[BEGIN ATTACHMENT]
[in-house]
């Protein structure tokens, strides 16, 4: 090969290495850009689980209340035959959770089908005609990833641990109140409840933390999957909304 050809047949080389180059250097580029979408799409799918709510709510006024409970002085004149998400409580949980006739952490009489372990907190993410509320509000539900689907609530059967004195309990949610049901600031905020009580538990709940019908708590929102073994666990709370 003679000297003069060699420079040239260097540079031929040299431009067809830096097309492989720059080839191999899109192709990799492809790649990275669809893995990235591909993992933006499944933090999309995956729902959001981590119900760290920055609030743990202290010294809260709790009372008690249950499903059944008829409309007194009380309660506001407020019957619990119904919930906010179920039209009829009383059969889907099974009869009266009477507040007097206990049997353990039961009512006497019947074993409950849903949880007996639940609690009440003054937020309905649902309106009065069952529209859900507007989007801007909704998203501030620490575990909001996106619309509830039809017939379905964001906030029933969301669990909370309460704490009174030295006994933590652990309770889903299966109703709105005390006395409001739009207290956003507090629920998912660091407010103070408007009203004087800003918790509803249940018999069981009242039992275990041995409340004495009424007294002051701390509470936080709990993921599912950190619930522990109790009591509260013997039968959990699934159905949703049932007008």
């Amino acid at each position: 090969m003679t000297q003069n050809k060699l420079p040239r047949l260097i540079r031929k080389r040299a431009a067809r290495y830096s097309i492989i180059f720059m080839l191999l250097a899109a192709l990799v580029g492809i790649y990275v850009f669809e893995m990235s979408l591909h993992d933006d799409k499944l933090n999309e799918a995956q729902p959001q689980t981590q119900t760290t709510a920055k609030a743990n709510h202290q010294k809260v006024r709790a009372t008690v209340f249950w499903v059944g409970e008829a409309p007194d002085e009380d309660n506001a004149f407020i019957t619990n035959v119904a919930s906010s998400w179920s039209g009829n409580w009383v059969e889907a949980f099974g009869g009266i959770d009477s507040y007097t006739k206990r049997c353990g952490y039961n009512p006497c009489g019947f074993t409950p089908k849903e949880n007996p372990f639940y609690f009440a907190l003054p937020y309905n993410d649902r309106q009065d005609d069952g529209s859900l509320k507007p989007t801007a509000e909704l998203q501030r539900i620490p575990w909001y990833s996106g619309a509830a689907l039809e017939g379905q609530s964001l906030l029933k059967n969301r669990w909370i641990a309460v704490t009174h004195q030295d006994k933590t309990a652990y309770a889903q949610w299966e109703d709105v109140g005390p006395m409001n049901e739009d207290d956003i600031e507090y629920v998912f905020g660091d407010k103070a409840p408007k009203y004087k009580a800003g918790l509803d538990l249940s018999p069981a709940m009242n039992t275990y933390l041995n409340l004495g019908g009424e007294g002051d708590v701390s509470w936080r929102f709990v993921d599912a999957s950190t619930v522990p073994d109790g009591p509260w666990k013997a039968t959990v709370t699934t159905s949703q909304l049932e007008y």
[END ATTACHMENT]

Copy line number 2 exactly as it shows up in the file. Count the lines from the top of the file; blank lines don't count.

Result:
């Protein structure tokens, strides 16, 4: 090969290495850009689980209340035959959770089908005609990833641990109140409840933390999957909304 050809047949080389180059250097580029979408799409799918709510709510006024409970002085004149998400409580949980006739952490009489372990907190993410509320509000539900689907609530059967004195309990949610049901600031905020009580538990709940019908708590929102073994666990709370 003679000297003069060699420079040239260097540079031929040299431009067809830096097309492989720059080839191999899109192709990799492809790649990275669809893995990235591909993992933006499944933090999309995956729902959001981590119900760290920055609030743990202290010294809260709790009372008690249950499903059944008829409309007194009380309660506001407020019957619990119904919930906010179920039209009829009383059969889907099974009869009266009477507040007097206990049997353990039961009512006497019947074993409950849903949880007996639940609690009440003054937020309905649902309106009065069952529209859900507007989007801007909704998203501030620490575990909001996106619309509830039809017939379905964001906030029933969301669990909370309460704490009174030295006994933590652990309770889903299966109703709105005390006395409001739009207290956003507090629920998912660091407010103070408007009203004087800003918790509803249940018999069981009242039992275990041995409340004495009424007294002051701390509470936080709990993921599912950190619930522990109790009591509260013997039968959990699934159905949703049932007008």